MEXICO CITY — “People are shopping like crazy,” said Mexican fashion expert Anna Fusoni, adding that the trend is surprising everyone, as consumers continue to fill malls and stores.
This is despite two powerful earthquakes hitting the country last month and coming on the anniversary of two earlier and much more devastating ones.
“The trend is euphoric and everyone is spending whatever they can and traveling everywhere,” Fusoni added. “We are not sure why but it looks like people are going to spend until their credit cards run out.”
Amid such buoyancy, the twin quakes on Sept. 19 and Sept. 22 did not stop luxury department store El Palacio de Hierro from opening its latest store in the sprawling Mitikha mixed residential and retail complex, throwing a celebrity-studded bash the night before it bowed to the public on Sept. 23. El Palacio reportedly spent $140 million to erect the five-story store, which measures 430,550 square feet.
The store features a 13,670-square-foot dome (which Palacio executives boast is bigger than the Louvre Museum’s Pyramid in Paris), and hosts shops-in-shop by the likes of Jimmy Choo, Carolina Herrera, Gucci and Givenchy.
Retail consultant Miguel Angel Andreu said Mexicans have become zealous shoppers following COVID-19 lockdowns, which began to gradually ease in 2021 and shifted into full swing last summer when shops stopped asking customers to wear masks and relaxed health checks.
“People can now shop at major shopping malls like Antara [in Mexico City] and not wear masks,” Andreu said, adding that this relaxation has helped fill stores.
Retail watchdog Antad said last month that same-store retail sales rose 11.5 percent in August but Andreu forecast clothing and footwear turnover will likely grow in the high double digits this year.
Meanwhile, Mexican malls continue to open at a brisk pace, in line with forecasts for 30 locations by 2025.
There are almost 30 million square feet under construction, the bulk of which will open this year after several projects stalled during the pandemic, according to real-estate consultancy Newmark.
Following Mitikha’s opening, the next shopping mall to bow will be builder Fibra Danho’s Parque Tepeyac in northern Mexico City. The mega mall’s first phase will open late this year while the next one, which will feature a 323,000-square-foot aquarium, will be inaugurated in the first quarter of 2023.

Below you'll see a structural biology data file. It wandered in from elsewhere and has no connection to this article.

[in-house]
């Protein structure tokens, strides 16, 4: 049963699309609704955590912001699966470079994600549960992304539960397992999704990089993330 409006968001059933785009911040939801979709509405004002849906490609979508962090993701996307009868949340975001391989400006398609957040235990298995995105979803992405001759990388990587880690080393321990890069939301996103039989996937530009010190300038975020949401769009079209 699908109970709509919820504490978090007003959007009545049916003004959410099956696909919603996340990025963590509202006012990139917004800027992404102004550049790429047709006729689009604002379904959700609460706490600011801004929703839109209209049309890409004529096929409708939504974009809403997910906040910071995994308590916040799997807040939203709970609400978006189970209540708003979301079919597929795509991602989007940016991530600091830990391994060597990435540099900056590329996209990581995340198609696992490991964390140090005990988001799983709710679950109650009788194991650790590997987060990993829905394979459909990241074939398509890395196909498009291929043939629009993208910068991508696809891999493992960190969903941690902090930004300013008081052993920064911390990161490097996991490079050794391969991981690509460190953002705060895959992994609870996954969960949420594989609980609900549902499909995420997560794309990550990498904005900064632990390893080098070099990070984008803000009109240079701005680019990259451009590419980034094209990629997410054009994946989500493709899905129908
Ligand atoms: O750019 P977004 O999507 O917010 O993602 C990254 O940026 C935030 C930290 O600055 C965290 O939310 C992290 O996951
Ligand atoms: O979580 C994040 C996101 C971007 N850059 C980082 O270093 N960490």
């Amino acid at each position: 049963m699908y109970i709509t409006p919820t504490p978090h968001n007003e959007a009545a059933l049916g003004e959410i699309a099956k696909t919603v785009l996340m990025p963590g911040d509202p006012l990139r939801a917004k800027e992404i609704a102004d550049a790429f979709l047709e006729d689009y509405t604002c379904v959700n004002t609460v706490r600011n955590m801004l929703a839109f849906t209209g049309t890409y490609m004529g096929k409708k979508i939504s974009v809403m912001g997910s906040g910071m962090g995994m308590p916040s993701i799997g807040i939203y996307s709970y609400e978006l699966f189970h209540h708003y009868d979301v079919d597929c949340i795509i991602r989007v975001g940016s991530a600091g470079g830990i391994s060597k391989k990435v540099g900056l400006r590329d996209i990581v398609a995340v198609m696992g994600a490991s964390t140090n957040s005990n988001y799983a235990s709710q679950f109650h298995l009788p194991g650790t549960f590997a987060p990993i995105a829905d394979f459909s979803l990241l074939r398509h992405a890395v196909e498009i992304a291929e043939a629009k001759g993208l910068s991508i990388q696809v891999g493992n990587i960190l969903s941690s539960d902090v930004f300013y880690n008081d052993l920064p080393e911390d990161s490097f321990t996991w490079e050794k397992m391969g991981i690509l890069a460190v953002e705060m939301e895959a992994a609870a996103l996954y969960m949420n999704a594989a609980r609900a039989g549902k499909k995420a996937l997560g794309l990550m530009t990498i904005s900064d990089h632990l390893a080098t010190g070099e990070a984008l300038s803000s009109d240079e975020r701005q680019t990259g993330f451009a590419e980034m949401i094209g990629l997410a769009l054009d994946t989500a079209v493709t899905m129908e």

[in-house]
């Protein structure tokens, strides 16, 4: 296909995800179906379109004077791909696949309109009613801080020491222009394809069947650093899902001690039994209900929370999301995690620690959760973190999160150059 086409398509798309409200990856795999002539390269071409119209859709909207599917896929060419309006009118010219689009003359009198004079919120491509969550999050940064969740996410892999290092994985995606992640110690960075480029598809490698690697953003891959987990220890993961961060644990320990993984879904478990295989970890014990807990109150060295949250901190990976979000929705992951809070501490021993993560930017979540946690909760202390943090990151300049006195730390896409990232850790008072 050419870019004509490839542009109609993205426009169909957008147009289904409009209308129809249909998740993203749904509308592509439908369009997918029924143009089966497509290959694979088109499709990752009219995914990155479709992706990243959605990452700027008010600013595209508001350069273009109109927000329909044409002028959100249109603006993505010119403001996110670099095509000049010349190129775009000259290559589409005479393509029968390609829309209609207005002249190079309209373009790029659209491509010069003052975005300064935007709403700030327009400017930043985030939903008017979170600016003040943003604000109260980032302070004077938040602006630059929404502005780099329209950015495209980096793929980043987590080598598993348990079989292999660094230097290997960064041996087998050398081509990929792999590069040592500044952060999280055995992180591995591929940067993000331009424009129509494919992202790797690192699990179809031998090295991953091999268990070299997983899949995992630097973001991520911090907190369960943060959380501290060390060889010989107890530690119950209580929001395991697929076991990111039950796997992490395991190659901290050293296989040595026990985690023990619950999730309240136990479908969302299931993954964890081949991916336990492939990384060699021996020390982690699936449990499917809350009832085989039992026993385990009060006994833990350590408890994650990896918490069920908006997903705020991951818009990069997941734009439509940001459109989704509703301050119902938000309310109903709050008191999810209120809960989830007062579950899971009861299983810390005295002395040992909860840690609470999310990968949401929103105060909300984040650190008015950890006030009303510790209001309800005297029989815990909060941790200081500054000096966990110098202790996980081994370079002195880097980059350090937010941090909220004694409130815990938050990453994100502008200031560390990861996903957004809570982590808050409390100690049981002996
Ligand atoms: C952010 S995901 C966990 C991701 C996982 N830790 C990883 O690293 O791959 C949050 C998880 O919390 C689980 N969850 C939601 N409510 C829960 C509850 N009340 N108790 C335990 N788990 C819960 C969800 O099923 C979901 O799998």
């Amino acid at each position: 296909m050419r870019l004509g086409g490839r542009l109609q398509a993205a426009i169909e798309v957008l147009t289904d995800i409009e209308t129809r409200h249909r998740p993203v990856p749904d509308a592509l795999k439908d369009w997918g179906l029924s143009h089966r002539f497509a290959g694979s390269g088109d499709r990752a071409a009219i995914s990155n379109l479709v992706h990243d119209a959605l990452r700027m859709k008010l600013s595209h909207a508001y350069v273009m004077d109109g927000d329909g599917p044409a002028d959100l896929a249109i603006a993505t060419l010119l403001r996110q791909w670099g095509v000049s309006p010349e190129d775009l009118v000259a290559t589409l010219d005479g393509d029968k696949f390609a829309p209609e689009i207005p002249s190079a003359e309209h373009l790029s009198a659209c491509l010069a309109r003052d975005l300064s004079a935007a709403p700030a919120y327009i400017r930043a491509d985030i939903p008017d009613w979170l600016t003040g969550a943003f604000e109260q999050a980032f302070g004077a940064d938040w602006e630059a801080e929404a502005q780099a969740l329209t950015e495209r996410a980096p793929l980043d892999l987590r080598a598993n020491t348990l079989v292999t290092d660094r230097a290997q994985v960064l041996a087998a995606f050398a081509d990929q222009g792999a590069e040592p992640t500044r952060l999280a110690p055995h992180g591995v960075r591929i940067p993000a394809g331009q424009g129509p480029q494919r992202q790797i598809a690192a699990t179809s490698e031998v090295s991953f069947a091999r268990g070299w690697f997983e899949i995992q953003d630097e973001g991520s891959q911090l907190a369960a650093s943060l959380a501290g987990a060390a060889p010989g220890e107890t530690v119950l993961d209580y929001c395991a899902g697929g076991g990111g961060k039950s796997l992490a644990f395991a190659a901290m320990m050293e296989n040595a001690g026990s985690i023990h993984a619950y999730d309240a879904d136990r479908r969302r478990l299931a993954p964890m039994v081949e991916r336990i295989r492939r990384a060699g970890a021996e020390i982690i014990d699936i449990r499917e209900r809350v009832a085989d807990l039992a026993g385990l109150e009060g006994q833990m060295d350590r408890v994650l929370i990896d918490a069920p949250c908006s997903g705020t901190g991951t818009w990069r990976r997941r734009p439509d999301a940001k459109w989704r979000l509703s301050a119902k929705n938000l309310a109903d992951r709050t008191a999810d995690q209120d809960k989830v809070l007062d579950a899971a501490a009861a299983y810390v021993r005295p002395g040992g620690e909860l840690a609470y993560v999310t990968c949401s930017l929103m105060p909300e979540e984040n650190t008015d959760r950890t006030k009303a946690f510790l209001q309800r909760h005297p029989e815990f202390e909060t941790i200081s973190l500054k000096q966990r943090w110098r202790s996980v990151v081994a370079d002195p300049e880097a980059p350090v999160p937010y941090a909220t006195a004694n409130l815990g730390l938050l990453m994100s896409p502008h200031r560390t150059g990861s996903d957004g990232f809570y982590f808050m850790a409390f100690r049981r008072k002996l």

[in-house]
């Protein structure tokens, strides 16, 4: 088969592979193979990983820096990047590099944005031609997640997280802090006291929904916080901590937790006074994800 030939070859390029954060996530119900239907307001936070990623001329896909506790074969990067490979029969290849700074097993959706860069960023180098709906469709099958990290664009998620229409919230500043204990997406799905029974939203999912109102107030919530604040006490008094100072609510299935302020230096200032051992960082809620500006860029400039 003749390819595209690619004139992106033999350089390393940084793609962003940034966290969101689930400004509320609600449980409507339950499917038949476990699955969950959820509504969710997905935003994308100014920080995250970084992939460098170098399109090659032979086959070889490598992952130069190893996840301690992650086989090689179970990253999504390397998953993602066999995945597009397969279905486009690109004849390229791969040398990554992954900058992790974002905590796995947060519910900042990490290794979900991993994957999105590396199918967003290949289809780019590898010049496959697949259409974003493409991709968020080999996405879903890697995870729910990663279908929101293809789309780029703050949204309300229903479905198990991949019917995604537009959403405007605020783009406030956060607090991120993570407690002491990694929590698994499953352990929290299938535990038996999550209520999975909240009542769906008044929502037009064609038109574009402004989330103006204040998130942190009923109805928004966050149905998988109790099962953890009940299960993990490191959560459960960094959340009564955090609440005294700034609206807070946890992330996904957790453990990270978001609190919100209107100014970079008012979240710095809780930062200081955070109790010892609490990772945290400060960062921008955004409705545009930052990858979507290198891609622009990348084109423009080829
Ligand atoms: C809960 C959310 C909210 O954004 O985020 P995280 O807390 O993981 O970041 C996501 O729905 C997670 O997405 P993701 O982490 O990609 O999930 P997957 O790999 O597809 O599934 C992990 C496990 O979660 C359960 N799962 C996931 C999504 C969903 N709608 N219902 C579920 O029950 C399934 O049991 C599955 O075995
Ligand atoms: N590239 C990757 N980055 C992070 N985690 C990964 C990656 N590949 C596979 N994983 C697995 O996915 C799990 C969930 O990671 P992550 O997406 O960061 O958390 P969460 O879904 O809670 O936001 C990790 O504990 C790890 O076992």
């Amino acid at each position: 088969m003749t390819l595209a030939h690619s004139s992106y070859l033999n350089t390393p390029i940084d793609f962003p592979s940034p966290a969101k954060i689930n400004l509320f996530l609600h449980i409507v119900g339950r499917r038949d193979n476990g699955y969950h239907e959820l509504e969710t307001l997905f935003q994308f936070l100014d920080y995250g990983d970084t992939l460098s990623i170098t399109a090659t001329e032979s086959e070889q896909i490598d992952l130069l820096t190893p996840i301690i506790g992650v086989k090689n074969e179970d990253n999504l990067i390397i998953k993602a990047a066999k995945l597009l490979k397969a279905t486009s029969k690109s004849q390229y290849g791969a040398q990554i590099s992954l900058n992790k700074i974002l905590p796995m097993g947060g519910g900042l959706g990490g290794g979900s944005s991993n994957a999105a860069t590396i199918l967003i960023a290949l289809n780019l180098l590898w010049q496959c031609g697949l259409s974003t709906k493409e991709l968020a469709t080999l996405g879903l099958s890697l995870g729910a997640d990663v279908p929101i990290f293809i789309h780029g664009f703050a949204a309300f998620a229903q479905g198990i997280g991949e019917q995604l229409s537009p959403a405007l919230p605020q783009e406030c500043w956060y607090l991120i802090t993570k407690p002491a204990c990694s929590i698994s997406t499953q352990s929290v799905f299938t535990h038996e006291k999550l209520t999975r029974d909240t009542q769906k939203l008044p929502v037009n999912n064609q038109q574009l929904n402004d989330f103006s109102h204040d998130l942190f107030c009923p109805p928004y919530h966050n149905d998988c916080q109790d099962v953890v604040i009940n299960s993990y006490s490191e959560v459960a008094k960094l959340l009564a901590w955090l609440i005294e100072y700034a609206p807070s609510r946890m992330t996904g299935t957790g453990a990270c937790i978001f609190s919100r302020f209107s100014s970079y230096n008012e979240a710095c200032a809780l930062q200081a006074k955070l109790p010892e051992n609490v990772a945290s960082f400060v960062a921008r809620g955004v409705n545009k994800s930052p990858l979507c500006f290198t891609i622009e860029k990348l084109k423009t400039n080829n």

Showing strong demand for mall traffic, the builder’s other property, Parque de las Antenas, is currently witnessing 1.3 million visitors a month, it said.
But not everyone is doing well.
While major department stores such as El Palacio, Liverpool and apparel-focused Suburbia continue to see strong demand, the pandemic has squeezed local brands and specialized boutiques, such as those selling men’s suits.
“People are consuming more international brands than before, except for Cuidado Con El Perro [a fast-growing fast-fashion retailer],” Andreu said. “We are also going more and more casual, so boutiques, such as those selling men’s tailored fashion, are struggling.”
He pointed to Bruno Corsa, Aldo Conti and Robert’s as some of the struggling brands.
But Fusoni was more optimistic.
“It depends on what kind of consumer you are,” she noted. “If you are high-end, luxury oriented, you will go to El Palacio and buy all the international looks. But if you follow certain influencers promoting local brands, you will buy those brands.”
Fusoni noted Mexican designer labels such as Benito Santos, famed for dressing Mexican Miss Universe Ximena Navarrete, are performing strongly.
Santos recently teamed with local footwear brand Dione to launch a high-end boot and bag collection featuring the “Bridget” — a high, black-velvet boot fetching 7,990 pesos, or $397 at current exchange. The collection also features the handmade, “Haleena” leather bag. The limited edition sells in upmarket malls such as Andares in Guadalajara.
Meanwhile, a string of concept stores featuring three to four designers have sprung up in trendy quarters such as La Roma or in La Juarez, giving young talent a chance to showcase their work.
But in a country where 55.7 million people remain poor (out of a total population of 130 million) and 10.8 million are still living in extreme poverty, such buoyant sales are unlikely to last much longer, analysts said. Mexican inflation, currently running at 8.7 percent, is also a cause for concern, as it is in many other countries.